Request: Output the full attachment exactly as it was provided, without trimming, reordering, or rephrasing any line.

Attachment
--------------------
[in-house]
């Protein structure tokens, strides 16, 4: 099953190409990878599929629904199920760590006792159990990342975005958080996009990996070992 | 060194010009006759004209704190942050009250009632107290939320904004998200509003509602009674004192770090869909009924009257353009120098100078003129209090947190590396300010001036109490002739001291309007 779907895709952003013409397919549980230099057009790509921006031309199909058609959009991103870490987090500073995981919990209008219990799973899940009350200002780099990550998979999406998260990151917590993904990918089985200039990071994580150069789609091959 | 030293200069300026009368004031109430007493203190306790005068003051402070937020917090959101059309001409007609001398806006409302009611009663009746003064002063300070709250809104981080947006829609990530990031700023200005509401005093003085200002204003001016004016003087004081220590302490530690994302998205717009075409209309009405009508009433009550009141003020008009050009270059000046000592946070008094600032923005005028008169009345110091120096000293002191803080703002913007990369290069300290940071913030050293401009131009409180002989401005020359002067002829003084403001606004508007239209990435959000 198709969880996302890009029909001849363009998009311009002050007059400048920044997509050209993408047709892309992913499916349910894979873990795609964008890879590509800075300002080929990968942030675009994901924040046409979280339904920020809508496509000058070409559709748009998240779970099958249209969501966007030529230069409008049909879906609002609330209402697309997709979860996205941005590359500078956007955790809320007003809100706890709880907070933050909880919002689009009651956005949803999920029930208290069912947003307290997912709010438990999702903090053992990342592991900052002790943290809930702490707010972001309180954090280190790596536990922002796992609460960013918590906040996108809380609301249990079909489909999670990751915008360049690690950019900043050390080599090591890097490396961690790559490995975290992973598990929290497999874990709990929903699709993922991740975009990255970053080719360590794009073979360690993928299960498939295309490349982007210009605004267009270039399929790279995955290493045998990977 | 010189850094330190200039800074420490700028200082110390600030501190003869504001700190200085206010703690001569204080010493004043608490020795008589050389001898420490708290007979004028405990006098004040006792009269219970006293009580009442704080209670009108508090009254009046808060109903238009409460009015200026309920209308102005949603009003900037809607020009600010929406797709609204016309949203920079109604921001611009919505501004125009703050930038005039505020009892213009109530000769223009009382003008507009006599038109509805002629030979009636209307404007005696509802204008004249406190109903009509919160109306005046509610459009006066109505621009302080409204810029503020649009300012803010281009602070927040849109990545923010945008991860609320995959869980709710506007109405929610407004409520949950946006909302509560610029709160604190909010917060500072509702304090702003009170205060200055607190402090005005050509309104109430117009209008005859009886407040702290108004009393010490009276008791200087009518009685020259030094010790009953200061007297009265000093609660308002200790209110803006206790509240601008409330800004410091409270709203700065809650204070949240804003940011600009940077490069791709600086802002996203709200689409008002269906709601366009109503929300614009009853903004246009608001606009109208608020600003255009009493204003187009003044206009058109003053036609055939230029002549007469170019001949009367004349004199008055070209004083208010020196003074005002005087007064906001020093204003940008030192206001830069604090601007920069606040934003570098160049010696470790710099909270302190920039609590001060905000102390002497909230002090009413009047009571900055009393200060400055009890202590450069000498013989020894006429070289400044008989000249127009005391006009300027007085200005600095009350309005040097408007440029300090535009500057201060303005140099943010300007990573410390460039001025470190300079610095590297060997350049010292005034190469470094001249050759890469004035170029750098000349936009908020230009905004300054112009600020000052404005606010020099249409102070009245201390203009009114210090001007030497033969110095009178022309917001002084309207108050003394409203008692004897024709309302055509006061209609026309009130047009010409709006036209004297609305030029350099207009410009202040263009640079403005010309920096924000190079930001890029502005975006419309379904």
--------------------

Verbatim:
[in-house]
């Protein structure tokens, strides 16, 4: 099953190409990878599929629904199920760590006792159990990342975005958080996009990996070992 | 060194010009006759004209704190942050009250009632107290939320904004998200509003509602009674004192770090869909009924009257353009120098100078003129209090947190590396300010001036109490002739001291309007 779907895709952003013409397919549980230099057009790509921006031309199909058609959009991103870490987090500073995981919990209008219990799973899940009350200002780099990550998979999406998260990151917590993904990918089985200039990071994580150069789609091959 | 030293200069300026009368004031109430007493203190306790005068003051402070937020917090959101059309001409007609001398806006409302009611009663009746003064002063300070709250809104981080947006829609990530990031700023200005509401005093003085200002204003001016004016003087004081220590302490530690994302998205717009075409209309009405009508009433009550009141003020008009050009270059000046000592946070008094600032923005005028008169009345110091120096000293002191803080703002913007990369290069300290940071913030050293401009131009409180002989401005020359002067002829003084403001606004508007239209990435959000 198709969880996302890009029909001849363009998009311009002050007059400048920044997509050209993408047709892309992913499916349910894979873990795609964008890879590509800075300002080929990968942030675009994901924040046409979280339904920020809508496509000058070409559709748009998240779970099958249209969501966007030529230069409008049909879906609002609330209402697309997709979860996205941005590359500078956007955790809320007003809100706890709880907070933050909880919002689009009651956005949803999920029930208290069912947003307290997912709010438990999702903090053992990342592991900052002790943290809930702490707010972001309180954090280190790596536990922002796992609460960013918590906040996108809380609301249990079909489909999670990751915008360049690690950019900043050390080599090591890097490396961690790559490995975290992973598990929290497999874990709990929903699709993922991740975009990255970053080719360590794009073979360690993928299960498939295309490349982007210009605004267009270039399929790279995955290493045998990977 | 010189850094330190200039800074420490700028200082110390600030501190003869504001700190200085206010703690001569204080010493004043608490020795008589050389001898420490708290007979004028405990006098004040006792009269219970006293009580009442704080209670009108508090009254009046808060109903238009409460009015200026309920209308102005949603009003900037809607020009600010929406797709609204016309949203920079109604921001611009919505501004125009703050930038005039505020009892213009109530000769223009009382003008507009006599038109509805002629030979009636209307404007005696509802204008004249406190109903009509919160109306005046509610459009006066109505621009302080409204810029503020649009300012803010281009602070927040849109990545923010945008991860609320995959869980709710506007109405929610407004409520949950946006909302509560610029709160604190909010917060500072509702304090702003009170205060200055607190402090005005050509309104109430117009209008005859009886407040702290108004009393010490009276008791200087009518009685020259030094010790009953200061007297009265000093609660308002200790209110803006206790509240601008409330800004410091409270709203700065809650204070949240804003940011600009940077490069791709600086802002996203709200689409008002269906709601366009109503929300614009009853903004246009608001606009109208608020600003255009009493204003187009003044206009058109003053036609055939230029002549007469170019001949009367004349004199008055070209004083208010020196003074005002005087007064906001020093204003940008030192206001830069604090601007920069606040934003570098160049010696470790710099909270302190920039609590001060905000102390002497909230002090009413009047009571900055009393200060400055009890202590450069000498013989020894006429070289400044008989000249127009005391006009300027007085200005600095009350309005040097408007440029300090535009500057201060303005140099943010300007990573410390460039001025470190300079610095590297060997350049010292005034190469470094001249050759890469004035170029750098000349936009908020230009905004300054112009600020000052404005606010020099249409102070009245201390203009009114210090001007030497033969110095009178022309917001002084309207108050003394409203008692004897024709309302055509006061209609026309009130047009010409709006036209004297609305030029350099207009410009202040263009640079403005010309920096924000190079930001890029502005975006419309379904």